European culture formally began with the books of Homer. These European cultural stories were popularized in Europe approximately 3,000 years ago and then written down by the poet Homer about 2,700 years ago. One of the major themes in Homer is the concept of Xenia. Xenia defines the behavior expected from local European residents toward travelers, strangers, and even immigrants. Xenia also defines the behavior that is expected in return from these guests, these strangers in a strange land. The concepts presented in the Iliad and the Odyssey are considered the foundation of the European cultural tradition termed the code of hospitality or the code of courtesy.
The European tradition of Xenia was incorporated into the emerging Christian traditions in the 1st through 4th centuries. The tradition of Xenia has lasted far better in Eastern Orthodox European cultures than in Western Europe and the English speaking colonial nations. The Eastern Orthodox Church and the countries of Eastern Europe have struggled against many invasions by strangers for over a thousand years. There was the Tartar invasions, Muslim invasions, Roman Catholic inspired invasions and even Communist invasions inspired by the western banking cartels. Xenia remains an important cultural touchstone that is a useful tool in the preservation of European cultural norms. Nowhere in the study of Xenia does the concept of Xenophobia arise. There was no fear of the stranger. Strangers were expected to abide by the European social code defined by Xenia or they could expect to be beaten senselessly or simply killed for their transgressions.
The Iliad and the Odyssey can be read as a guide to common sense as well as a guide to cultural assimilation. In the Iliad we have the hubris and errors of youth presented that destroy great families and great nations. In the Odyssey similar subjects are presented on a more personal level. Odysseus, King of Ithaca, offended the Gods and found himself on a journey for ten years trying to get back home. The better part of the Odyssey can be seen as a study of good Xenia Vs. bad Xenia. The moral lesson of the Odyssey is don’t offend God and practice good hospitality.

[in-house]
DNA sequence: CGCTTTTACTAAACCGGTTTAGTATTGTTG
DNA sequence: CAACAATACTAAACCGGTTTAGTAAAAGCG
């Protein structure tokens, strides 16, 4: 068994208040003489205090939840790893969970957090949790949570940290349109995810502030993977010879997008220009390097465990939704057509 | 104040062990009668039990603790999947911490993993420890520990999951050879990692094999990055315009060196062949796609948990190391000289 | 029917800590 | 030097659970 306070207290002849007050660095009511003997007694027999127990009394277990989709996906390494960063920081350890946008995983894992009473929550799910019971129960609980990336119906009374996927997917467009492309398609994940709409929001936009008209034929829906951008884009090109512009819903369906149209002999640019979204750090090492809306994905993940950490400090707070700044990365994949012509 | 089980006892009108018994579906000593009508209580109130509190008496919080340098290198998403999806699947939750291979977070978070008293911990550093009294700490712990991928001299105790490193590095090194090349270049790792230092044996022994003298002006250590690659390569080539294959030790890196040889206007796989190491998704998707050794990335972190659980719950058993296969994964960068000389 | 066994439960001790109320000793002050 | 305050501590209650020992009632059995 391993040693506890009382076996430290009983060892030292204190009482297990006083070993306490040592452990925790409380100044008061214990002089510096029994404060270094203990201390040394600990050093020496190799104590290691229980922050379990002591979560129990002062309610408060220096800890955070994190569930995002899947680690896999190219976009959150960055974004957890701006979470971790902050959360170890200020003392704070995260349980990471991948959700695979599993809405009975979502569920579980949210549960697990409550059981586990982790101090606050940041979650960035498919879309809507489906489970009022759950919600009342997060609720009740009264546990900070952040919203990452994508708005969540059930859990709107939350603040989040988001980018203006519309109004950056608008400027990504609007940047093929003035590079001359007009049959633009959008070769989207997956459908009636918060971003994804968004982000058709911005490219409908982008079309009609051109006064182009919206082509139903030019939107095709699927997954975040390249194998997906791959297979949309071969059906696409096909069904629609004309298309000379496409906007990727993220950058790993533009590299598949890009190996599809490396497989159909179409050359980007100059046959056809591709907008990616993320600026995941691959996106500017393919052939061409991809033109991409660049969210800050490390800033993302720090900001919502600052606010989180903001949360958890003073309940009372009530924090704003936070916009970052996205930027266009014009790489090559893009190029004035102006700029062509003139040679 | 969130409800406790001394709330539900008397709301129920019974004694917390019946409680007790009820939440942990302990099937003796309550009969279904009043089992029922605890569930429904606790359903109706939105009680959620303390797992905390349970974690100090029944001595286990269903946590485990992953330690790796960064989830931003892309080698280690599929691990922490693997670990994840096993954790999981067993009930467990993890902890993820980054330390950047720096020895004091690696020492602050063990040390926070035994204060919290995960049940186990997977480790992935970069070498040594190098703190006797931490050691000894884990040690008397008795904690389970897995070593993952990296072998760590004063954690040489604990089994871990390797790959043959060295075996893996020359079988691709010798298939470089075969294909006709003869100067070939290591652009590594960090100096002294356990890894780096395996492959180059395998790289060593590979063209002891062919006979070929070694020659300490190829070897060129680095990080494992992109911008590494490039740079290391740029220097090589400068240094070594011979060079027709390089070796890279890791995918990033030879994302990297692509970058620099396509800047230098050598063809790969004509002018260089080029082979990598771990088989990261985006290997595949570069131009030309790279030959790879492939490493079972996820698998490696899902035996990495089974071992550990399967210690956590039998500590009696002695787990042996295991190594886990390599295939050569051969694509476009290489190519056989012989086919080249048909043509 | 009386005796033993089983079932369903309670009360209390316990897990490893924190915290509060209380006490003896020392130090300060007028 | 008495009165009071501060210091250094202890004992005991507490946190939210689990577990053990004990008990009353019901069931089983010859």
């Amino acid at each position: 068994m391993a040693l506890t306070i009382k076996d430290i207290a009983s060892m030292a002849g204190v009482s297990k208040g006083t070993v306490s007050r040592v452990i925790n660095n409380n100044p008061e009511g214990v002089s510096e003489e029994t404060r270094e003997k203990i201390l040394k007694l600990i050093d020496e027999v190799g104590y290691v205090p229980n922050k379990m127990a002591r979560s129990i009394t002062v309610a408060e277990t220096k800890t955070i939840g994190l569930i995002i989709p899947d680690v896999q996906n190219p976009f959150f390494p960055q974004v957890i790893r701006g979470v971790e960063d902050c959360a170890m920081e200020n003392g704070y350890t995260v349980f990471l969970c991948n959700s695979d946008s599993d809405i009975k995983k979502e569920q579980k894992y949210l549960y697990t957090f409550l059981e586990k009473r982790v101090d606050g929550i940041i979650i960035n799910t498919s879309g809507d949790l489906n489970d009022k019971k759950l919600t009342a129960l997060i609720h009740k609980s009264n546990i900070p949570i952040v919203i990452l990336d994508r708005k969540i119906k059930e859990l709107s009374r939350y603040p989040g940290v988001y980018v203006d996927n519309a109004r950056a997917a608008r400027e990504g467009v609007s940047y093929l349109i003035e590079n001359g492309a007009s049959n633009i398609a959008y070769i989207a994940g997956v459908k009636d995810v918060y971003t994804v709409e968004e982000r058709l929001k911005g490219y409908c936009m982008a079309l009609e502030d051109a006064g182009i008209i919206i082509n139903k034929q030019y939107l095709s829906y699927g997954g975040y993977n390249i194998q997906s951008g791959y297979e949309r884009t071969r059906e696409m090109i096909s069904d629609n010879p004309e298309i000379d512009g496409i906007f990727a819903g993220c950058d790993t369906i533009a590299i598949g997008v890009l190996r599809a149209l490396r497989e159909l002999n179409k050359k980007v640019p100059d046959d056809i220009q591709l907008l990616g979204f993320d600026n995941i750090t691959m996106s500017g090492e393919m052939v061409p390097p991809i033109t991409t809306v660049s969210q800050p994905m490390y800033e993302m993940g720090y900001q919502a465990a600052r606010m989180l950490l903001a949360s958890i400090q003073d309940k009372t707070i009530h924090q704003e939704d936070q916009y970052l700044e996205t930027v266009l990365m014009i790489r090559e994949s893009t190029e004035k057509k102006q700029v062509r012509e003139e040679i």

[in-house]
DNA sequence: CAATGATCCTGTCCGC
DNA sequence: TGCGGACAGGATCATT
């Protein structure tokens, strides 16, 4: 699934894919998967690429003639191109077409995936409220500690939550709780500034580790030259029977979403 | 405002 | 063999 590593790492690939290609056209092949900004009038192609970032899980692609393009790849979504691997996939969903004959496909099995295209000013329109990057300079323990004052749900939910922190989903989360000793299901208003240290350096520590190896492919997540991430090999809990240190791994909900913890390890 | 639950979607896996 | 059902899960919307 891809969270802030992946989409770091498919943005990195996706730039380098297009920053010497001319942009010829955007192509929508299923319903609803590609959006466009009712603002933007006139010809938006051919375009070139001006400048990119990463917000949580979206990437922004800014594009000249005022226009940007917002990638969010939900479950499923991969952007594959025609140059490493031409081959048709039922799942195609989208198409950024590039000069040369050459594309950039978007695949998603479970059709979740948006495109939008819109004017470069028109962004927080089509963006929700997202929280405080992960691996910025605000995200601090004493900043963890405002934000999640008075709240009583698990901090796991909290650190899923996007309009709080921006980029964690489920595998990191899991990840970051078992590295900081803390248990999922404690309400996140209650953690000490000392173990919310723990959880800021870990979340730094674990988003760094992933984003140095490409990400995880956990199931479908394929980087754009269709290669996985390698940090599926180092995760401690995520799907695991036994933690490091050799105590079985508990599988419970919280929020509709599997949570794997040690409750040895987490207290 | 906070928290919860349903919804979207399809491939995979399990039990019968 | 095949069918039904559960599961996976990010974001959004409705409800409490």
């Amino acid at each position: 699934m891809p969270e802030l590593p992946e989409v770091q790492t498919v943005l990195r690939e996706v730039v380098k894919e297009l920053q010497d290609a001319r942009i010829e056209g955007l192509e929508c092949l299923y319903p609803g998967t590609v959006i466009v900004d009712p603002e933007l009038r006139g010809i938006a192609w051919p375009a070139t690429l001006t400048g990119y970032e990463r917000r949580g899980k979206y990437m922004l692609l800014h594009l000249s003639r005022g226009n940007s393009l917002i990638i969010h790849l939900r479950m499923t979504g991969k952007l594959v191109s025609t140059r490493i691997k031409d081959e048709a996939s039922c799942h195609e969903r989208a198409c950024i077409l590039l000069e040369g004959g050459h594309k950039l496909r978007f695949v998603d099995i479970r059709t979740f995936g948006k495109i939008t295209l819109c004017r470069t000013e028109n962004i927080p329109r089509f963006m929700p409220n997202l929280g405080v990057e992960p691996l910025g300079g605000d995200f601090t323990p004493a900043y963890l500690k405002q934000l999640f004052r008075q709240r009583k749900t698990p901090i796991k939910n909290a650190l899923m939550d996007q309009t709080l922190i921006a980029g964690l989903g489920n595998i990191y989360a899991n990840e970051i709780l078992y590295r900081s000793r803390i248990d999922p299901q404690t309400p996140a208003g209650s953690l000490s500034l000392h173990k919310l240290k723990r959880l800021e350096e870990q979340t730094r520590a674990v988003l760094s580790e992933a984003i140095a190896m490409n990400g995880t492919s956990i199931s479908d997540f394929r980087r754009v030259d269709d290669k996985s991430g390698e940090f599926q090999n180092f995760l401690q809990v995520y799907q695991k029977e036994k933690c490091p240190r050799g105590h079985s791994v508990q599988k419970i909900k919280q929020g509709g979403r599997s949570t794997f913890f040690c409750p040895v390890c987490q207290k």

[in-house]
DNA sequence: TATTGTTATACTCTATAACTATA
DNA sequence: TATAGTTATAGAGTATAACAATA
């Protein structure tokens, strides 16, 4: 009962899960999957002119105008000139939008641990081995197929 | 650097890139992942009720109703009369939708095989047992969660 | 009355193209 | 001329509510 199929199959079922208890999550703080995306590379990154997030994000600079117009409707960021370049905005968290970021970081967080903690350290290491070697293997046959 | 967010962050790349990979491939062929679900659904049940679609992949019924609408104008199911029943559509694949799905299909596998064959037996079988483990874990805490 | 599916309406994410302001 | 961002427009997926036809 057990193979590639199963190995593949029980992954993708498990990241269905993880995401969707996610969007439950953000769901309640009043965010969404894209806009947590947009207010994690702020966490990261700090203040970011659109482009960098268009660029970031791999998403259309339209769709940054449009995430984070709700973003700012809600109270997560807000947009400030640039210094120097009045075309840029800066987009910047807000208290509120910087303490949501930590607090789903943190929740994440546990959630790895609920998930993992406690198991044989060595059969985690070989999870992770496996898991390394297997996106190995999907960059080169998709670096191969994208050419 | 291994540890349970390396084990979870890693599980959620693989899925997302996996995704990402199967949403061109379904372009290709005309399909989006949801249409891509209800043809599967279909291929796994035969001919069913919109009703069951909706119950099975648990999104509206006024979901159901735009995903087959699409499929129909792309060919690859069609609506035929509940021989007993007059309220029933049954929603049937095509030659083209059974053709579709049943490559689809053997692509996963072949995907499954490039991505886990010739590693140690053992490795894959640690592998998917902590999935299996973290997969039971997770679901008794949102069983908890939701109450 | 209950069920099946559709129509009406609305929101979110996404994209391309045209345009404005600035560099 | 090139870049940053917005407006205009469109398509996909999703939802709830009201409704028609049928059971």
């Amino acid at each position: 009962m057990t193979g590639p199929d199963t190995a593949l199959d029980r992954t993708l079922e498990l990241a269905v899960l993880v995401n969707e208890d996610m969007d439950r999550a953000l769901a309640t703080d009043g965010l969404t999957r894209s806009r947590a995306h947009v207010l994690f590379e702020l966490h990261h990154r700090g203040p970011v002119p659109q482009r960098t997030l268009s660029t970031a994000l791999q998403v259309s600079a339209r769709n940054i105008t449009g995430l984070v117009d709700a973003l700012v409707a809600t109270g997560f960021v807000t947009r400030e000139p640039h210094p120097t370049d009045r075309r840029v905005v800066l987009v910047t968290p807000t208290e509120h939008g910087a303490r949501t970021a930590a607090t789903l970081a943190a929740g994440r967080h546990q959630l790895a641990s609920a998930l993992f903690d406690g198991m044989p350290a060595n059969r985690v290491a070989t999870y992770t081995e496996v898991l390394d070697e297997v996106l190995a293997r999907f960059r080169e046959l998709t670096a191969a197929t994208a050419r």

So what is Xenia? Good Xenia is to treat a traveler as a guest and give them food, warm clothing if needed, sleeping quarters, protection, entertainment and perhaps a ride home. The guest is expected to return gratitude, courtesy, loyalty, an appropriate gift and then tell their story and revel who they are. It is considered in bad form to lie to make your story sound more impressive.
After the host has provided the guest with hospitality he may reasonably ask the guest who he/she is and what is the nature of their business. The general theory is that the guest could be God in disguise. God could be testing the character of the host to see if he/she has good moral character. If a person is a good host he/she avoids sinning and the resulting punishment and potential retribution of God.
A guest must never overstay their welcome or eat up all the food, or take advantage of the host, or be disloyal. The guest must not be violent or force sex upon women. The reward for bad Xenia is a severe beating or death. Generally speaking, any display of hubris will result in punishment from God. One of the worst things that can happen to anyone is to have the wrath of God fall upon him or her.
In Eastern Europe these traditions of Xenia are less formal today than they were in earlier centuries, but they are still very much a part of the cultural norm. If you plan on visiting Eastern Europe or doing business there, it is important to study up on Xenia and to follow the general formula of Xenia. Some common traditions are to never eat the last piece of food. Never drink the last of the wine or beer or coffee. It is considered rude. If your host is poor it may place a hardship upon them. If you do business in Eastern Europe, put all your cards on the table. Always bring people appropriate gifts and bring food and drink to meetings. Always buy them the best meal you can reasonably afford.
If you think that you can behave in Eastern Europe like people do in New York City, guess again. If you think that cheating people proves what a cleaver businessman you are, you may get exactly what you deserve. Consider yourself fortunate if they only act like “thugs” and beat you up. You may well succeed in getting the best of an Eastern European in a business deal, but it is unlikely you will live to enjoy it. The reason can be explained in the 3000-year-old cultural tradition of Xenia. Western Europeans would be well advised to dust off their copies of Homer.
The statements, views and opinions expressed in this column are solely those of the author and do not necessarily represent those of The Duran.